Meat and the Apple

Our first attempt at homemade sausagesMike started deer-hunting regularly with his dad in the fall of 2004 (2005?). If I remember correctly, during that first year, he killed a spike-buck, and during the second year, he killed a doe and then a buck that were running together.

At some point, Mike’s yearly accounts of killing, gutting, and processing deer converged with our deliberation on the nature of wealth and our studies of the ancient world. I myself had never killed an animal and prepared it for food. I had no connection with such a familiar human experience.

I was standing in the kitchen—either prepping dinner or washing dishes, I can’t remember—and thinking about waiting for a deer to take its last breath. I had no idea how I would feel in that moment. It struck me as a very odd realization, not so much that I did not know what it was like to kill an animal for food, but that I could possibly live an existence where I could consume so much meat and have absolutely no idea what it meant for an animal to be void of life to serve that purpose.

My routine of consuming meat was devoid of any connection with life. When I went to the grocery store, the one-pound serving on a Styrofoam tray hardly evoked any association to the animal that had been killed for my benefit. I had no reaction, no awareness of its breath or warmth or blinking eyes. Buying meat was no different than buying a glossy, red apple. It was simply another processed food—pink, shiny, and clean.

Additionally, by this point, around two years had passed since I’d met Susan and her family. While they no longer lived next door, I had not stopped reflecting on the ultra-wealthy economic standing of Americans in the world, past and present, even for those in the lower income brackets, where Mike and I found ourselves. It struck me that our routine of eating meat every day was just another indication of how deeply we took that wealth for granted; it seems that only the most privileged people have had access to eating meat every day as the center of every meal.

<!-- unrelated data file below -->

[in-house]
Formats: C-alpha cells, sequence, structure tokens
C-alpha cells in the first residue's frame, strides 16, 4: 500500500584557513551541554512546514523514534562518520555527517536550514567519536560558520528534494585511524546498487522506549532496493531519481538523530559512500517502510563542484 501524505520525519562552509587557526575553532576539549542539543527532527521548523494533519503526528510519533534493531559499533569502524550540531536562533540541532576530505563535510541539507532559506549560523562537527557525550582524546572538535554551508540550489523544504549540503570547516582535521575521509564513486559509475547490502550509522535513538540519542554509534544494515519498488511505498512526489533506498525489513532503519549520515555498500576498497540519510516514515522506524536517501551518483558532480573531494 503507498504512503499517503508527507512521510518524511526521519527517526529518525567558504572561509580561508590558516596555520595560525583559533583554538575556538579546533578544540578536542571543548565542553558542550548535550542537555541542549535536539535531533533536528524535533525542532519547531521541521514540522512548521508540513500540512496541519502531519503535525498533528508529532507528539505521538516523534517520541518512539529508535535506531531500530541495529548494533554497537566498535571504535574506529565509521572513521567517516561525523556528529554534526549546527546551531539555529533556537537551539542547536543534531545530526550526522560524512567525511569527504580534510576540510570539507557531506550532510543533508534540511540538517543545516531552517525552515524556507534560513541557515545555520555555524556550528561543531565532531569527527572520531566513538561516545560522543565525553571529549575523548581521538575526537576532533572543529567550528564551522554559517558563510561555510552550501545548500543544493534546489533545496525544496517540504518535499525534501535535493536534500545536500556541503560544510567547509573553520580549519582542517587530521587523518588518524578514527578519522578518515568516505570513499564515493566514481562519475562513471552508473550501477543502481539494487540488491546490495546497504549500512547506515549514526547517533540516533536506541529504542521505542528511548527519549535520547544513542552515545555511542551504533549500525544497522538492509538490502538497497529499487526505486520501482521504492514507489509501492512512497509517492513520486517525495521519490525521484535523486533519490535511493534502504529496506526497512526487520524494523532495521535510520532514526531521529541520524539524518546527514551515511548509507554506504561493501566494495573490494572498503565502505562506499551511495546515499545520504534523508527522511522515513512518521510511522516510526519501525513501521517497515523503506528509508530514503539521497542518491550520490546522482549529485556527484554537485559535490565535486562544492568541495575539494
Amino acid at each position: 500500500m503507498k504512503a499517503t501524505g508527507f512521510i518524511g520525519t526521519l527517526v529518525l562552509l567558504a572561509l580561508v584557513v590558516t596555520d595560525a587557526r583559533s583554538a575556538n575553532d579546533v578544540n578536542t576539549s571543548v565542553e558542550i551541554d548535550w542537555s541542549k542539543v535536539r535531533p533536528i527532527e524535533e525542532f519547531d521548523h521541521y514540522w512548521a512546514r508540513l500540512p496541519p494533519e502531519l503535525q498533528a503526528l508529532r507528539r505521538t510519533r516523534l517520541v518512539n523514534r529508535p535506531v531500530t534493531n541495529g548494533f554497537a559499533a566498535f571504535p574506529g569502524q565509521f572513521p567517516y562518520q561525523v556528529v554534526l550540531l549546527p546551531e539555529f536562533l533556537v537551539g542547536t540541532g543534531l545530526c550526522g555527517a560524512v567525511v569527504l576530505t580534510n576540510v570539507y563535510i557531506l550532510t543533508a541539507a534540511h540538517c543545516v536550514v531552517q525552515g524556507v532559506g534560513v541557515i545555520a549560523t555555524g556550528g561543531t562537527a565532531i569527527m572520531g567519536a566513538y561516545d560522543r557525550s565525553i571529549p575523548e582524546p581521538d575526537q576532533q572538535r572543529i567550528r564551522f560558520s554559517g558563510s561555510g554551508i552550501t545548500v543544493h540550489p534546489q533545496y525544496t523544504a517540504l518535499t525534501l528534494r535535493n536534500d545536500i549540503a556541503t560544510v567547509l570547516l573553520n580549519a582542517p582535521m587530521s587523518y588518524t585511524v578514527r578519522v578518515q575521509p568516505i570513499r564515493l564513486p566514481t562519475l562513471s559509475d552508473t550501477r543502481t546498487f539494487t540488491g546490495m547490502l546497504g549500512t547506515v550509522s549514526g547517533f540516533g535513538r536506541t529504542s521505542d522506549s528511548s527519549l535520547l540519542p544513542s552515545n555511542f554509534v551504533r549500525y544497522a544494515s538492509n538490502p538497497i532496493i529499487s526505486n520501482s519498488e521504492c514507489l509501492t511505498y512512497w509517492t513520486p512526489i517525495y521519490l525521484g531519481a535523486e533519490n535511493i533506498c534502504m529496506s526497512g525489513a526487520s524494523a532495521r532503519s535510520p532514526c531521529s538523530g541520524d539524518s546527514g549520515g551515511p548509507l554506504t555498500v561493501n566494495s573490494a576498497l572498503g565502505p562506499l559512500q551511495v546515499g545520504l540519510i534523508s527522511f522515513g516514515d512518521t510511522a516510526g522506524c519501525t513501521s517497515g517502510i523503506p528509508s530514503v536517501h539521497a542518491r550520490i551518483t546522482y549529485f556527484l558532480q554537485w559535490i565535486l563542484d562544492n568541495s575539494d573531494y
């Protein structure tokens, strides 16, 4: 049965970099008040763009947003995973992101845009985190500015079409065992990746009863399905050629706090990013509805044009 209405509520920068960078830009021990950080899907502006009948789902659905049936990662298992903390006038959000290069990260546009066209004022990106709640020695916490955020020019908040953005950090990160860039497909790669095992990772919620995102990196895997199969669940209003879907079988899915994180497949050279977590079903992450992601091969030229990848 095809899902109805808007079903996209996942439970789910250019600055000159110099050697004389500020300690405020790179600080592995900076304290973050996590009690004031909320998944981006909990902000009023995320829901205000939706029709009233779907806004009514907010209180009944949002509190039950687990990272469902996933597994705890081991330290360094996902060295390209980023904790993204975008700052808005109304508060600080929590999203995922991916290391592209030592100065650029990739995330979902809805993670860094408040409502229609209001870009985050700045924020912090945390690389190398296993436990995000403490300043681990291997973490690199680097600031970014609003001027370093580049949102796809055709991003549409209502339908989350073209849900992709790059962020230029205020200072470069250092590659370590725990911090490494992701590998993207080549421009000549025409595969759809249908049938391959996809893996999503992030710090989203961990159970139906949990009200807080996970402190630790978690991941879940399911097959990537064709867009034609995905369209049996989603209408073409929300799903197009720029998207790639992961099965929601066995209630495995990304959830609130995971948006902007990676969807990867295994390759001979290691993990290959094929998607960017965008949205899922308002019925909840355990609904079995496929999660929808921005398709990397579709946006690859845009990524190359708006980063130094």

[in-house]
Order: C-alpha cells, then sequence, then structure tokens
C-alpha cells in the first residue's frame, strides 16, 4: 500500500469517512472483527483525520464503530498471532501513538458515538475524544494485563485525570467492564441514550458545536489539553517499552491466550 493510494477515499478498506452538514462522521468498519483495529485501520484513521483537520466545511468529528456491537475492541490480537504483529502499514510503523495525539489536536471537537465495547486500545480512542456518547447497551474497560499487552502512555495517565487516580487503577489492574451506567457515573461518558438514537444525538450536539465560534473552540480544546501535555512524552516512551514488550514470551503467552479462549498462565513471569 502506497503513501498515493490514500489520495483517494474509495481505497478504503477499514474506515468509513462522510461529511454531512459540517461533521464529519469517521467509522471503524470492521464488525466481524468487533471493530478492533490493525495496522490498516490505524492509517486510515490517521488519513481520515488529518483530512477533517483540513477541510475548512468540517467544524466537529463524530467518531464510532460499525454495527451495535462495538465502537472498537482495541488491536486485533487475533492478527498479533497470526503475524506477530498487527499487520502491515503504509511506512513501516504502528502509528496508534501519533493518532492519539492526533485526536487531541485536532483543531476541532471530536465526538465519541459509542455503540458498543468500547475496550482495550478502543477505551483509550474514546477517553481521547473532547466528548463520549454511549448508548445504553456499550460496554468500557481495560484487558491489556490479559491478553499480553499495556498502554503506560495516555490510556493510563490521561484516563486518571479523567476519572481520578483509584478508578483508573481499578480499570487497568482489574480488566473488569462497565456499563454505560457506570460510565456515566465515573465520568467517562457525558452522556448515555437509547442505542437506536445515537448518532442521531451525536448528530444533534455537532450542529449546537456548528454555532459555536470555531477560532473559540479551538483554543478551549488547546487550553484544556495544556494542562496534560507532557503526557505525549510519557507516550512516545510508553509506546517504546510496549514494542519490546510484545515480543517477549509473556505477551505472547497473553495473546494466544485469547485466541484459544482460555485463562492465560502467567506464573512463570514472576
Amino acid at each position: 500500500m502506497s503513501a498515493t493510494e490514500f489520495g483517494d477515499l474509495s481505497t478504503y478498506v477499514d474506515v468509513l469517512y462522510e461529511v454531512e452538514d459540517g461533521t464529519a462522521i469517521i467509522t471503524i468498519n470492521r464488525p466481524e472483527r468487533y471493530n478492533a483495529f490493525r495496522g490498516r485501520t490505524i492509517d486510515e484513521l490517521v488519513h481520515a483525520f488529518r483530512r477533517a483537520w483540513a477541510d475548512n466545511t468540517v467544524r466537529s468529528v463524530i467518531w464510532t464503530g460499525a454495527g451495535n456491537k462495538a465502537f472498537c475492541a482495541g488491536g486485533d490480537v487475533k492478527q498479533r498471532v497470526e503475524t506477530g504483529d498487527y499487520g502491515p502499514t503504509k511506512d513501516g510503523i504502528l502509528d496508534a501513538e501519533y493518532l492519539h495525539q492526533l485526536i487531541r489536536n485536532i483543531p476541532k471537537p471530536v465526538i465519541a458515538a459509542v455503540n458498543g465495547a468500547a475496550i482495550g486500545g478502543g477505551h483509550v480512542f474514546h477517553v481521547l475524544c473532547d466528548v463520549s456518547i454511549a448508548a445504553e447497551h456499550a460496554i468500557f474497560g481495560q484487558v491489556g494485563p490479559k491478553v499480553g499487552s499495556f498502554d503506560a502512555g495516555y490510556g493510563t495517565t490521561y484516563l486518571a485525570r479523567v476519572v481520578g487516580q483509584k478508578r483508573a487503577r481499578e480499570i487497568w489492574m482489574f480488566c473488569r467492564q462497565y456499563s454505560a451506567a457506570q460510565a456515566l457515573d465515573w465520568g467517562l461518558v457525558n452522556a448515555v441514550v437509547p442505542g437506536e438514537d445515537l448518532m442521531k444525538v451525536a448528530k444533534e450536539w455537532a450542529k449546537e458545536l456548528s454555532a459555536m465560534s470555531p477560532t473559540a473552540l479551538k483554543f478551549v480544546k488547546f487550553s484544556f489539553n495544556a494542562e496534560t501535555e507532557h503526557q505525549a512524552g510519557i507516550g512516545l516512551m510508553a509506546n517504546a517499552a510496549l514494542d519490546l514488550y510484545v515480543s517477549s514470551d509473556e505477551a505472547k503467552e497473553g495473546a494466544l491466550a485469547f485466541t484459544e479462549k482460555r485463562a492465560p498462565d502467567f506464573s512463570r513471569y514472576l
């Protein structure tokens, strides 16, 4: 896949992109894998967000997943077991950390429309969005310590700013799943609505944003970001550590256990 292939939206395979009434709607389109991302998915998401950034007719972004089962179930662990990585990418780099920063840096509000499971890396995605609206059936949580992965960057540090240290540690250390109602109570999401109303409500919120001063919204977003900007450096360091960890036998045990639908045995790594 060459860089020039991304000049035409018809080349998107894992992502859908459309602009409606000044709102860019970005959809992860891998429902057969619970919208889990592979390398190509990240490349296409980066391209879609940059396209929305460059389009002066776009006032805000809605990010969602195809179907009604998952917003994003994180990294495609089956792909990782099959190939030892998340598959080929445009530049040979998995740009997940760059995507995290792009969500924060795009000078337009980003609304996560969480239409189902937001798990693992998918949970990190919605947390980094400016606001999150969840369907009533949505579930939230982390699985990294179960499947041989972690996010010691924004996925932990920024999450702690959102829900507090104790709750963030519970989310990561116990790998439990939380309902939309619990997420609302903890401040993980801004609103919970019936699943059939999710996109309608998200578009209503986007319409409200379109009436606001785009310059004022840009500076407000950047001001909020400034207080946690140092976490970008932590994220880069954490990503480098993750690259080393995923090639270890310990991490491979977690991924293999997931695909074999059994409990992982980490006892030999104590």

In our detachment from producing food and our cultural habit of eating meat on a daily basis, I was seeing a stark discontinuity with the most common experiences in human existence. As we have continued to become more critical of 21st Century American assumptions about life, we have recognized the problematic nature of our cultural disconnection with obtaining and preparing food. Our decision to eat less meat became one practical expression where our shifts in thinking began to converge. And I will save that discussion for my next entry.


4 thoughts on “Meat and the Apple

  1. I am reminded of a scene in the movie “My Cousin Vinny,” so thank you for that laugh. Have you seen that movie? Anyways, pink meat??? Doesn’t that mean it is on the verge of going bad? Don’t you want red meat? LOL Just kidding sister. Good post. BTW, I will continue to eat meat as often as possible, as I have not seen the same light as you and to make up for your lack of consumption. =D

    • Thanks for commenting, bro… sorry it has taken so long to respond. I don’t think I remember that reference, but then again, I don’t think I’ve seen that movie in its entirety. 🙂 We have definitely seen that our perspective is different than a lot of people we know, and hopefully we’ve been gracious about the topic as we try to respect how other people live as well. I guess the important thing is to think about it and to consider how we live and why, not least of all for the sake of our children and their futures. Thanks again for posting!

  2. After eating bacon from a pig raised on a local farm, that was allowed to forage, and not fed antibiotics, or kept penned up I don’t think I can buy meat from a grocery store ever again. The two are not comparable. Our meat consumption is way down now that we know what well raised meat should taste like. Our hope (plan, dream, goal) is to be on our own homestead within 2 years. A year to save for the land and another to build a cob home we can live in. We have found a piece of land we want to look at just 10 miles from our split level ranch. The farm we bought the bacon from we has offered to have us up for a pig slaughter (done with a .22) so we can see first hand how to do it. That will be a big moment for me, 2 years ago I never thought I’d be able to take an animal’s life unless my life or the lives of my children depended on it.

    • Jen,

      I know what you mean about what meat should taste like! It is amazing how much character fruits and veggies and meat can have when they are allowed to grow and be provided for how they should. We talk about it a lot with eggs because there is no comparison between massively produced eggs and eggs from chickens that are able to enjoy foraging for bugs and other things. (That reminds me of “Homesteading for the 21st Century,” which you may be familiar with; if not, I would HIGHLY recommend it!)

      I also know what you mean about the idea of slaughtering. I am planning to hunt for the first time this year, and although I’ve never been against it, it is something I did not see myself doing ten years ago.

      Keep me updated on the house and homestead process! It is exciting, although sometimes so challenging (the restlessness and yearning) all at the same time.


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